After my third child, I was told that I probably shouldn’t have anymore children. Being as I was horribly sick for the first 18 weeks, at 25 weeks put on strict bed rest for preterm labor, and Factor V… my husband and I agreed that was a good idea. I had Shelbee and loved and babied her as if she was going to be my last. I ate up every second with her. When she was about 18 months I didn’t have that “feeling” people say you will get when you know that you are done having children. So in my quiet alone time I began researching different adoption agencies. I was so nervous to tell my husband since we were “done,” right? My husband is so incredibly Christlike and loves children, but I knew adoption is a long, hard road. I didn’t know if since we had three “perfect” children he would be ok with adding a little more crazy to our life. I prayed a lot and researched a lot. Finally, I got the nerve to ask him and at first I said it with a little giggle in my voice, just to lighten the subject. He joked back and then I responded, “No for reals?” He was a little struck but believed if it was something I really wanted and felt was right for our family he too, would get on board.
We first applied with LDS adoption services but was denied because we had three children. I then started having thoughts that adoption wasn’t the road for us. Maybe foster care? Mind you, I had only known one family who had fostered children, so I had NO idea what that even would entail. Now I was REALLY nervous to ask my husband about foster care. Again, I did my research, called the Department of Family Services and asked A LOT of questions. It was now time I needed to talk to my husband, again. He repeated those same words, but with a little more hesitation…. “If you really want to and feel it is right for our family.” I said well lets at least begin the process and then we can both decide. He had never known anyone who had fostered. His only hesitation of fostering was that every child leaves your home after you have fallen hard for them.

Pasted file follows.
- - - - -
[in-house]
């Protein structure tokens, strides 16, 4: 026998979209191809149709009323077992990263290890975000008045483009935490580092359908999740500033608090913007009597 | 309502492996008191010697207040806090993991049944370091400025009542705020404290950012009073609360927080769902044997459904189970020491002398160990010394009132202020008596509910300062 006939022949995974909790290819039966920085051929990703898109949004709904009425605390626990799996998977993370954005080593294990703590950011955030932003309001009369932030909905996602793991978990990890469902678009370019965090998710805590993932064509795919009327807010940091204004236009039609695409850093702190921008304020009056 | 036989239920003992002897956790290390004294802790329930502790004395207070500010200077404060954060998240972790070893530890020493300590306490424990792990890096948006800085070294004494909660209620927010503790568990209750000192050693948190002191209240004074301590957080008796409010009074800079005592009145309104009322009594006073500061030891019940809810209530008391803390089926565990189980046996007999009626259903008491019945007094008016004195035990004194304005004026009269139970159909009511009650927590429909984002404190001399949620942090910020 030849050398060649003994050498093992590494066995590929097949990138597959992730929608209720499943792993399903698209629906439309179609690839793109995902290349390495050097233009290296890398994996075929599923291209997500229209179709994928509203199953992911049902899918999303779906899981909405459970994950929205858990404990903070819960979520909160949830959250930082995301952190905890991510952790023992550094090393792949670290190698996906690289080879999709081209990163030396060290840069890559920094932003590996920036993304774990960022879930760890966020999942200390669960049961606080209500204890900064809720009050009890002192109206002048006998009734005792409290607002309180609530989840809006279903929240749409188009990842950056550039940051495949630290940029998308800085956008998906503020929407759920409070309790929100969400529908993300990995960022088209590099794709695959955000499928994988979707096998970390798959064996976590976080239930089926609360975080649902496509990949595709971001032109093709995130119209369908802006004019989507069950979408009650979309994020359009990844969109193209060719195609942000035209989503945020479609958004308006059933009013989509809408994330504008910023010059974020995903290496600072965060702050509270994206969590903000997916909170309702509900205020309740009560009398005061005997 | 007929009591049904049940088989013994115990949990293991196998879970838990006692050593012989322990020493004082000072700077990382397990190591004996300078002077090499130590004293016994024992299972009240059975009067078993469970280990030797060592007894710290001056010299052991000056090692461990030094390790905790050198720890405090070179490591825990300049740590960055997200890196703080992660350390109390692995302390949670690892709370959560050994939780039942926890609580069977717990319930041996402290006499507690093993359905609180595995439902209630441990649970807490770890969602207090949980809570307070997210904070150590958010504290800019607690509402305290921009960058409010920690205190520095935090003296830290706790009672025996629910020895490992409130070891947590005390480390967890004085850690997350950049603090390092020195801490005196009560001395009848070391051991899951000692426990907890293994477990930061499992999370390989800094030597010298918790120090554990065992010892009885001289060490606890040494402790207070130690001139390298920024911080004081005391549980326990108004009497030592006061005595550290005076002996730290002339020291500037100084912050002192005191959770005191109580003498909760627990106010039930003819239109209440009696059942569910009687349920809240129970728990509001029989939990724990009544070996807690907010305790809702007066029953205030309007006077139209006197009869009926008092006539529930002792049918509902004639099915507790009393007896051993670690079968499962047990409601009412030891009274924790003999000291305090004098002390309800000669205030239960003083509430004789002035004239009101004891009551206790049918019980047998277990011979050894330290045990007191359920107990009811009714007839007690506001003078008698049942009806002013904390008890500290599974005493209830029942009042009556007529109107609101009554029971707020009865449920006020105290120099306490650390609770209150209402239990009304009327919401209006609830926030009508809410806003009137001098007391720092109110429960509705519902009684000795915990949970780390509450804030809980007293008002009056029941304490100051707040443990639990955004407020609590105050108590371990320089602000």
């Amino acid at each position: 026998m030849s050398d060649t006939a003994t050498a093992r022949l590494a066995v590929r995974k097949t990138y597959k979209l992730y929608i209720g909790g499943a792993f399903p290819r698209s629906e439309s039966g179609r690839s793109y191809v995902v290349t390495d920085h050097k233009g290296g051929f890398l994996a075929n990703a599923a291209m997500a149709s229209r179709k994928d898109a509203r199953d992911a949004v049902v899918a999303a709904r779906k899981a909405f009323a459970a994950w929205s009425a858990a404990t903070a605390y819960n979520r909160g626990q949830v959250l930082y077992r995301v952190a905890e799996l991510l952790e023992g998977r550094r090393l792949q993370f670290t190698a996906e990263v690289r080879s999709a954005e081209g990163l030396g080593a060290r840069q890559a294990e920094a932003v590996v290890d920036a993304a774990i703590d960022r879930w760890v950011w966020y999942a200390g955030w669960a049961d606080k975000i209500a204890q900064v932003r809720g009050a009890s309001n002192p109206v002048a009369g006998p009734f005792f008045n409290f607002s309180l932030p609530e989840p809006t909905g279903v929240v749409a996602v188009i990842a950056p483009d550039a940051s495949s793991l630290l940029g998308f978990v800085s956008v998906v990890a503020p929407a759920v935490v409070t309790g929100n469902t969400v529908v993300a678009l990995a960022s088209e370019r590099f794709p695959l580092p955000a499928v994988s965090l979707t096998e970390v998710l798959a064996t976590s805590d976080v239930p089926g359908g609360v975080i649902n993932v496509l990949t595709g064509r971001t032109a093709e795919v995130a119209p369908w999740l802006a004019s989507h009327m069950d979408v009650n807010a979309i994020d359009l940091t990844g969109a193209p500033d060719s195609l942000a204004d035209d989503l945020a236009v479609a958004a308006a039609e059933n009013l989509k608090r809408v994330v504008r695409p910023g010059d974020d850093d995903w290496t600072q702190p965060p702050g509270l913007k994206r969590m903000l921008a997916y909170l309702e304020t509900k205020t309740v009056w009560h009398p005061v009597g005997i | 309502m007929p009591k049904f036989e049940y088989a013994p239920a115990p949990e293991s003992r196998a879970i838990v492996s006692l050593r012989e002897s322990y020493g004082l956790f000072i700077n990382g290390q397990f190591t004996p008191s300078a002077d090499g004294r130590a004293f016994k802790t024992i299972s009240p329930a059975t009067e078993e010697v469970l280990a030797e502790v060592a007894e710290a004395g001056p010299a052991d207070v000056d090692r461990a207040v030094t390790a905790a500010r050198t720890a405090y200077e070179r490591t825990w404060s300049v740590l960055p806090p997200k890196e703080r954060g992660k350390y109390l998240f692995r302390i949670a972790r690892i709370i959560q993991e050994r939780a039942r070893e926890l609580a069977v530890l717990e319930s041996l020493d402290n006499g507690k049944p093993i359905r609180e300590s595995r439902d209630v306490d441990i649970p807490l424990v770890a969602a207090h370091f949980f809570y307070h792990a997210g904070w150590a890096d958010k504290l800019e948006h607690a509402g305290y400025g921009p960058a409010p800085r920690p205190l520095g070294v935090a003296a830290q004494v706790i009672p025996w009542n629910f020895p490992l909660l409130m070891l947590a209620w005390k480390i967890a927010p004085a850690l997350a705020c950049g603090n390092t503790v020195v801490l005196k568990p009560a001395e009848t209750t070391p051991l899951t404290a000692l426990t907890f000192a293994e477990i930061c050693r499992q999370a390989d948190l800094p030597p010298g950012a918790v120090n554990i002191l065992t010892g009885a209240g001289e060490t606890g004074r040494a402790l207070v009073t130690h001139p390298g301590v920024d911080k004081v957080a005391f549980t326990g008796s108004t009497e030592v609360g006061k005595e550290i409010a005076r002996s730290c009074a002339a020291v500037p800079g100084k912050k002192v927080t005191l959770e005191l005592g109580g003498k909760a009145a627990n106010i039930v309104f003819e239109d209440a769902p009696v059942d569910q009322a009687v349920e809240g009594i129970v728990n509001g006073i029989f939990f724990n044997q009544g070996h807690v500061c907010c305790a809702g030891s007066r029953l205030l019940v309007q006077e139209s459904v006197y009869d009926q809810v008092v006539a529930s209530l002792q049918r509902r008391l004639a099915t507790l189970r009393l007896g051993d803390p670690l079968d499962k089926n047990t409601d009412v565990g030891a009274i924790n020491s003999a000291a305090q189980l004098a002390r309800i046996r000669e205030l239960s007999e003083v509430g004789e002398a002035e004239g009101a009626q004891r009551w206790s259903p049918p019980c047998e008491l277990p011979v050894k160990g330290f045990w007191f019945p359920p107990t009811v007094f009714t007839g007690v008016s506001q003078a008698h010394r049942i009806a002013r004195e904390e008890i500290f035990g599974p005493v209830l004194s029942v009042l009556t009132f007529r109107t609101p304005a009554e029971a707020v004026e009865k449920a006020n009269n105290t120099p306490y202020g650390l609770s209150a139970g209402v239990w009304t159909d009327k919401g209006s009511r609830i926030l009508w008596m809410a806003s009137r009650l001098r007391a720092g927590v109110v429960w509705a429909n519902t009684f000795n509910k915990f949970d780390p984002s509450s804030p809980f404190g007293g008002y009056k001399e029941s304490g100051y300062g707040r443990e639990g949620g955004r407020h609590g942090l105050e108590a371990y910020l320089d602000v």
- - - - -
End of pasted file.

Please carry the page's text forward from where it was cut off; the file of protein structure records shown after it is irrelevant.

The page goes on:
In March of 2014 we began the road to foster care classes. We didn’t tell a soul! I didn’t want anyone to prejudge us or want to give us any of their advice. I wanted this to be our decision and based on the facts. The classes here in Nevada are a total of 30 hours or 10 weeks of 3 hour classes at a time. Yes, it was time consuming and we felt guilty for leaving our kids every week but we chugged on and learned a lot. Our foster care license was approved on December 28, 2014. It took a little longer than normal for us, because we moved into a new home in the middle of the home study process. Usually you can be licensed in 3-4 months.
If you have any questions about foster care please do not hesitate to ask in the comments.
You can read HERE for Part 3.
Quick facts about Foster Care:
85% of children get adopted out of foster care
Based on the last Children’s Bureau in 2011 there were approximately 400,540 foster children in the U.S.
Approximately 42% of children in foster care are white, 26% are black, 21% are hispanic, and the remaining 11% are multiracial.
I have no control over which children I am asked to foster.
You can not choose the specific children you foster but you can specify age, gender you prefer. You are also pushed to ask DFS as many questions as you would like before placement.